There is a further, clear indicator that the Domain Name was registered and has been used with fraudulent intent. UDRP Panels may undertake limited factual research into matters of public record (see section 4.8 of the WIPO Overview 3.0). Although the Complainant did not raise it, the Panel has independently established that the registrant’s physical address for the Domain Name, per the WhoIs details, matches the Complainant’s own address. This is an obvious indicator that the Respondent intended to impersonate the Complainant.

Panels have categorically held that use of a domain name for illegal activity (e.g., impersonation or other types of fraud) can never confer rights or legitimate interests (see section 2.13.1 of the WIPO Overview 3.0).

There is no evidence that any of the circumstances set out in paragraph 4(c) of the Policy pertain. The Domain Name did not resolve to an active website at the time the Complainant was made aware of it and at the filing of the Complaint, which is the position at the time of drafting of this decision. The Panel has searched the Internet Archive, which contains no evidence of use of the Domain Name. The registrant’s name, per the WhoIs, does not correspond to the Domain Name for the purposes of paragraph 4(c)(ii) of the Policy, and noting the Respondent’s use of the Domain Name to impersonate the Complainant, the Panel finds that the Respondent has not been commonly known by the Domain Name.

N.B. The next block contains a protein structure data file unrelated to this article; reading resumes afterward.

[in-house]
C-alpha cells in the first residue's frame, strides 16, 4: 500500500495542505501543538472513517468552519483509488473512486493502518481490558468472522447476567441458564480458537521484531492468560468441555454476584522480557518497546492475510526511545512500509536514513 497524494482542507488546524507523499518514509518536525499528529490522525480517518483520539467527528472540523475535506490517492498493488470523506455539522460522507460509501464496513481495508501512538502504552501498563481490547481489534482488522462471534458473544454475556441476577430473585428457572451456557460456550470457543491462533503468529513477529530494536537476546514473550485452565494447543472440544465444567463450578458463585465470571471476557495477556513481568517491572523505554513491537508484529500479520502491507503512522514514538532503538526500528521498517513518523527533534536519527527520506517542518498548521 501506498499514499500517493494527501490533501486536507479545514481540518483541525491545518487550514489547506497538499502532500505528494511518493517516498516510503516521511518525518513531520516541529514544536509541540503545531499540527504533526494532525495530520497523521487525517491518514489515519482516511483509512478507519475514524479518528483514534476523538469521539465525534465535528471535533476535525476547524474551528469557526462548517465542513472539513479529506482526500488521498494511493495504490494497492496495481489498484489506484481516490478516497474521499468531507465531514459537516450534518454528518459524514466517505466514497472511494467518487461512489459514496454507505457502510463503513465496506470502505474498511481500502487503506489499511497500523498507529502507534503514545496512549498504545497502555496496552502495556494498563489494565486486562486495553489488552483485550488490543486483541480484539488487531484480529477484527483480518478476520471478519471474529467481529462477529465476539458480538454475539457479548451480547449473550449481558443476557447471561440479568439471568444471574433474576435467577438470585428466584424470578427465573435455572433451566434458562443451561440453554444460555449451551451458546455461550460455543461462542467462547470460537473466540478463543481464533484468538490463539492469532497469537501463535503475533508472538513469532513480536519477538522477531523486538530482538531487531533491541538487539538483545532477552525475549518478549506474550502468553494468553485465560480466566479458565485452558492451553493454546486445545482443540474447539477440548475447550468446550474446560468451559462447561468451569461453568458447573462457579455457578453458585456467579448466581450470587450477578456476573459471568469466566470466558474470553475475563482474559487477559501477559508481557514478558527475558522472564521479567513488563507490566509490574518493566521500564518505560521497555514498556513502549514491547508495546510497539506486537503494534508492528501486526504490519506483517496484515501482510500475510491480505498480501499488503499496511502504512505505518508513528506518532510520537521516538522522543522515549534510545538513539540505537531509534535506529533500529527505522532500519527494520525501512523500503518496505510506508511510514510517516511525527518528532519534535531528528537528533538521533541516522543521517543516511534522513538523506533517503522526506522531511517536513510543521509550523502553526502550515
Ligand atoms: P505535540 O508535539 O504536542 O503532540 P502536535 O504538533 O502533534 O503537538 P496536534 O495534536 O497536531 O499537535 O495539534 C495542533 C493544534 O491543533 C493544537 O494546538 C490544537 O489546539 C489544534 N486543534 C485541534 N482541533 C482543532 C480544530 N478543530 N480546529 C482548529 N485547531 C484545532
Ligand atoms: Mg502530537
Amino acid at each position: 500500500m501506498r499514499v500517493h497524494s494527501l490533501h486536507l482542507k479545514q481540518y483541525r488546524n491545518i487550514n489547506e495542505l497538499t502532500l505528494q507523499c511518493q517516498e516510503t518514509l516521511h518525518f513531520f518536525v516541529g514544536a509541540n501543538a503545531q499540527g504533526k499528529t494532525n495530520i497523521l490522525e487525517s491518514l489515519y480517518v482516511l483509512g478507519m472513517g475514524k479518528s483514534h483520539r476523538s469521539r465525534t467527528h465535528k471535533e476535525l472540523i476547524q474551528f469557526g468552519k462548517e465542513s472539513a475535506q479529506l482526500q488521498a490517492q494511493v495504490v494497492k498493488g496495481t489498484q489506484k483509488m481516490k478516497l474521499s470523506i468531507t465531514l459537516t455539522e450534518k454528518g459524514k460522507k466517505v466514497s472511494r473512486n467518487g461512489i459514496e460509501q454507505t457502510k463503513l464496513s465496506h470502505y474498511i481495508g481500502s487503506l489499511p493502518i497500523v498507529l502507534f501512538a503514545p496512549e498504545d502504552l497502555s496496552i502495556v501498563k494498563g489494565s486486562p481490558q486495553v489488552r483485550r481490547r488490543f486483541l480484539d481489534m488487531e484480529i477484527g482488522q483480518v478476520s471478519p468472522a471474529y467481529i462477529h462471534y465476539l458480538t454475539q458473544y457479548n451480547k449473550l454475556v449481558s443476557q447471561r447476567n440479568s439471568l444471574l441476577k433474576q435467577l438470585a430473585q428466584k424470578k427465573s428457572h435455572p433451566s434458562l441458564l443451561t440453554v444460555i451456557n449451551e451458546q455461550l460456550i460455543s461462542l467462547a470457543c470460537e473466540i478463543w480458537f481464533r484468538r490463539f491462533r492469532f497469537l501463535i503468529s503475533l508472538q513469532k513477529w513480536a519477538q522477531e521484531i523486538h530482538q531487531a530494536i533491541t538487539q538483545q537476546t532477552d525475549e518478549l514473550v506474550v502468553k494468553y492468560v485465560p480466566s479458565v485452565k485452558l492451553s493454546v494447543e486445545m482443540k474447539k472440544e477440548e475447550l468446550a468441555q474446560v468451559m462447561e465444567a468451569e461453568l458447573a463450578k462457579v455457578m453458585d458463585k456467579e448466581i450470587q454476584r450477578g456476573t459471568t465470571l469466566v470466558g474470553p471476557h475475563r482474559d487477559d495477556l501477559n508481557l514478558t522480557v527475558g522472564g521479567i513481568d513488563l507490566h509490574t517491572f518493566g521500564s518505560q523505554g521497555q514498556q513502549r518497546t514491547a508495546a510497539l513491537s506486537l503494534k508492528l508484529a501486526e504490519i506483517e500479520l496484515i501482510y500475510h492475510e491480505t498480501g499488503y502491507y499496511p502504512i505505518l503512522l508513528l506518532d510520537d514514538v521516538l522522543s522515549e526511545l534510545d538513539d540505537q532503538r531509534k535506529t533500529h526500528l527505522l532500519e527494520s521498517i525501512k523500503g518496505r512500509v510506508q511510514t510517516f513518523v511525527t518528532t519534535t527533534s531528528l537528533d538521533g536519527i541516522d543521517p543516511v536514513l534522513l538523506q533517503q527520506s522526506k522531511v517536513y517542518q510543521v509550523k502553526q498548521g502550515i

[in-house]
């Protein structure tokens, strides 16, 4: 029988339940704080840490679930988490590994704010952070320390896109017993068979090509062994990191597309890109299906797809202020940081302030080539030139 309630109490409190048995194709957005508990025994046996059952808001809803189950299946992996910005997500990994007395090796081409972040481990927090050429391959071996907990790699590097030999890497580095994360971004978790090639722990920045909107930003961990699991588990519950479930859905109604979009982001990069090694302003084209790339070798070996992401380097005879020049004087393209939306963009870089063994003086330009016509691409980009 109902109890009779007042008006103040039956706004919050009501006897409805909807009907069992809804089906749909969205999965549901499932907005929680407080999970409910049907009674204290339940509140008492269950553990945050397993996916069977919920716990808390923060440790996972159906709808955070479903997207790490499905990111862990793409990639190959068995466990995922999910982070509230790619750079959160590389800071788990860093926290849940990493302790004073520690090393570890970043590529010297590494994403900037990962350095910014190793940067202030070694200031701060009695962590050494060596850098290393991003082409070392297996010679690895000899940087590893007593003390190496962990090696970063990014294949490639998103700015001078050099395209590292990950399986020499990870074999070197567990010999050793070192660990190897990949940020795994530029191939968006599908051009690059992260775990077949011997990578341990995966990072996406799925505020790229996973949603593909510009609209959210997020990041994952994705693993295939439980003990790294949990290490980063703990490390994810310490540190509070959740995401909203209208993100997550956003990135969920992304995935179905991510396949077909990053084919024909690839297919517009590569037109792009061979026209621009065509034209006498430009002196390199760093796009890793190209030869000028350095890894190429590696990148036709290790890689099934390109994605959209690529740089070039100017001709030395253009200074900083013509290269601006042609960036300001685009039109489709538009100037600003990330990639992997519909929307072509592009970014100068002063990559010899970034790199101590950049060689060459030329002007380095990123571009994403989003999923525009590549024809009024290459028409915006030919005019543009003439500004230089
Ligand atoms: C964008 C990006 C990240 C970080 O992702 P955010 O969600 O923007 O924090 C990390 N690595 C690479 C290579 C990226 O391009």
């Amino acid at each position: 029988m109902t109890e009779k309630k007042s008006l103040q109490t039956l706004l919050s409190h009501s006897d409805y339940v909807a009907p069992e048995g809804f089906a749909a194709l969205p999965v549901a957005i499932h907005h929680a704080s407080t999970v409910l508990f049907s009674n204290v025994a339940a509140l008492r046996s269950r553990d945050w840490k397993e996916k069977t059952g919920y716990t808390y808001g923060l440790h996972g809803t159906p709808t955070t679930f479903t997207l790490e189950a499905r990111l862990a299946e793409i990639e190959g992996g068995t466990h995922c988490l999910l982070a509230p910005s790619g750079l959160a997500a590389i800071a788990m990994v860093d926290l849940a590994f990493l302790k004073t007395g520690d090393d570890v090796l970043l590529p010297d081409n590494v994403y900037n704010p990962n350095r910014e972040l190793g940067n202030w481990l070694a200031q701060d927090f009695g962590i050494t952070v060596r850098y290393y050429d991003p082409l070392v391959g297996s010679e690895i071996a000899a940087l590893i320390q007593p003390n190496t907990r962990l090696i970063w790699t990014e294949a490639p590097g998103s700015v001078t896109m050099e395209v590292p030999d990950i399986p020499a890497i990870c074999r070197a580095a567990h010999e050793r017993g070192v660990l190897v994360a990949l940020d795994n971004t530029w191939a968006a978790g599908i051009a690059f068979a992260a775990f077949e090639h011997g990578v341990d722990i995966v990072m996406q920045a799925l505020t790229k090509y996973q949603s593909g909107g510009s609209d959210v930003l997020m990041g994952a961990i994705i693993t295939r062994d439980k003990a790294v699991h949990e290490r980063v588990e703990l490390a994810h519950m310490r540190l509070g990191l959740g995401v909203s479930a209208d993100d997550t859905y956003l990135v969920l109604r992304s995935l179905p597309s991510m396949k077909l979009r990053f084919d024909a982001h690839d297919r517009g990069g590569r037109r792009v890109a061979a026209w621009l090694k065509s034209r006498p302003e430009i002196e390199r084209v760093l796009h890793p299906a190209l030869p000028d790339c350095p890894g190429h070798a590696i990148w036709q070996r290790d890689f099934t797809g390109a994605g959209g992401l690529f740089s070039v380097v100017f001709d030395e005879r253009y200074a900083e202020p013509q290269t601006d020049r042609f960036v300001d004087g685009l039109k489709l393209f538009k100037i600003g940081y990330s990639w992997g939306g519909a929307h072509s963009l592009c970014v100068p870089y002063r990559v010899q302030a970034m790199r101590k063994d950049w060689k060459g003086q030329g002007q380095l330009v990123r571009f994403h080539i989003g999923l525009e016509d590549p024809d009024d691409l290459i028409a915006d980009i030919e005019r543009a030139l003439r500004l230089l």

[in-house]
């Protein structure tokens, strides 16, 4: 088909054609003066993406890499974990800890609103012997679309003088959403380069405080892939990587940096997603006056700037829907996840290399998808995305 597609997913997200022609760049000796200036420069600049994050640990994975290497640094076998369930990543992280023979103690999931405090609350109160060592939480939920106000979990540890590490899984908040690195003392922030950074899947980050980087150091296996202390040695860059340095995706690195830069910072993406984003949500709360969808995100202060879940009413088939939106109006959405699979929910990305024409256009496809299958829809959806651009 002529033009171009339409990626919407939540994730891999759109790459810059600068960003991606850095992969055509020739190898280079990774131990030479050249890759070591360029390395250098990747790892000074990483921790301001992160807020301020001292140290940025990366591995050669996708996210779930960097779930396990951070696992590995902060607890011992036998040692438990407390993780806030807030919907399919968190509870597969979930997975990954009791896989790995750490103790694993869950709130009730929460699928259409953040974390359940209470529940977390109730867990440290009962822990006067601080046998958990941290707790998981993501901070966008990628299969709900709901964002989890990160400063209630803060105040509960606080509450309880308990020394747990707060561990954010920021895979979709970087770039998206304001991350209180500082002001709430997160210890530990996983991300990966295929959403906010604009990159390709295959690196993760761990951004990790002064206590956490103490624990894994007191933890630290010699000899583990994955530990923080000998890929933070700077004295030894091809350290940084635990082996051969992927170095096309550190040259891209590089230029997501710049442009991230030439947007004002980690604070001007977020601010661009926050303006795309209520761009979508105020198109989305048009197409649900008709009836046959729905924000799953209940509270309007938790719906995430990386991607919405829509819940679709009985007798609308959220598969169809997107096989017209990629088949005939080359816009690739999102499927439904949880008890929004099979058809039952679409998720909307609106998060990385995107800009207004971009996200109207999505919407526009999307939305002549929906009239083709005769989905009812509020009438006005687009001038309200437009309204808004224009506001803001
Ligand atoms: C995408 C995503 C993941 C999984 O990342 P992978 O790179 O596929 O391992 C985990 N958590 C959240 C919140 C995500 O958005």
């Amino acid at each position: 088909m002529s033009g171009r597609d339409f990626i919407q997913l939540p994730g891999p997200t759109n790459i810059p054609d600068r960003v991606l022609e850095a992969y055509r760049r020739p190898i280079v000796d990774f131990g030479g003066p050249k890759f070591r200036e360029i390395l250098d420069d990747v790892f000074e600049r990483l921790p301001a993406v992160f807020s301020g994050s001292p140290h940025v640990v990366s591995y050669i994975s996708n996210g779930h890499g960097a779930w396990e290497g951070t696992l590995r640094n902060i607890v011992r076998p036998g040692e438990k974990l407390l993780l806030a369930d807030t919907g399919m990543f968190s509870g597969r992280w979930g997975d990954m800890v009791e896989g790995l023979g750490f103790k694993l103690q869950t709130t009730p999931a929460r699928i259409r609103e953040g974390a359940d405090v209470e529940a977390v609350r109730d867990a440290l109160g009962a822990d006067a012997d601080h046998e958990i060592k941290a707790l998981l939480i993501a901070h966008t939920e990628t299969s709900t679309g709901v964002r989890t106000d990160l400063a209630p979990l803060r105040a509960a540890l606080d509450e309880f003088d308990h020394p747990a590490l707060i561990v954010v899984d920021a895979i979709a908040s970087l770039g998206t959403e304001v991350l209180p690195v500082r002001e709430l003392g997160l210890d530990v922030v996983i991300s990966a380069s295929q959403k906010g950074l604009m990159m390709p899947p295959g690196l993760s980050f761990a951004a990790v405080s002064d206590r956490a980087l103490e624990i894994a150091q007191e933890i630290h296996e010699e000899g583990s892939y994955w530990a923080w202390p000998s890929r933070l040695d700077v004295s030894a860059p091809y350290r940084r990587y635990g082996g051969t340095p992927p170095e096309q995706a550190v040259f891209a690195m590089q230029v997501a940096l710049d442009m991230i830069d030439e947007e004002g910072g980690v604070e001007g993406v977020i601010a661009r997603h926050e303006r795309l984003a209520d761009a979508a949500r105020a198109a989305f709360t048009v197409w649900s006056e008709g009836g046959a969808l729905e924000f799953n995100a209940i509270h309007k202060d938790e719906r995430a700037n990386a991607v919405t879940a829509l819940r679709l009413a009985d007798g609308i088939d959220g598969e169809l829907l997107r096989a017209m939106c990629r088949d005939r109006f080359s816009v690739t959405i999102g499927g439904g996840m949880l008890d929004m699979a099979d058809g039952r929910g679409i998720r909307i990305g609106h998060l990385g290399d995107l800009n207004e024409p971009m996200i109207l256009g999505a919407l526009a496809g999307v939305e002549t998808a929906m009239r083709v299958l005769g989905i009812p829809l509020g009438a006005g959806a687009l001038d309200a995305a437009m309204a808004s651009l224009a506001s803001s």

The Domain Name almost entirely consists of a dictionary word, “airport”, and it has long been recognised that registering and using domain names comprising a dictionary word can constitute a legitimate interest under the Policy when there is, at least, a demonstrable intention to genuinely use it in connection with the relied-upon dictionary meaning and not to trade off third-party trade mark rights (see section 2.10 of the WIPO Overview 3.0). However, on the facts, it is clear that the Domain Name was registered with the Complainant’s mark in mind and not for its semantic value.

The Complainant has satisfied paragraph 4(a)(ii) of the Policy.

C. Registered and Used in Bad Faith

It is well accepted that use of a domain name to perpetuate fraud constitutes bad faith (see section 3.4 of the WIPO Overview 3.0). That fraud was the intention of the Respondent upon registration of the Domain Name, and that the Domain Name has been used for fraud, is clear from the evidence discussed above.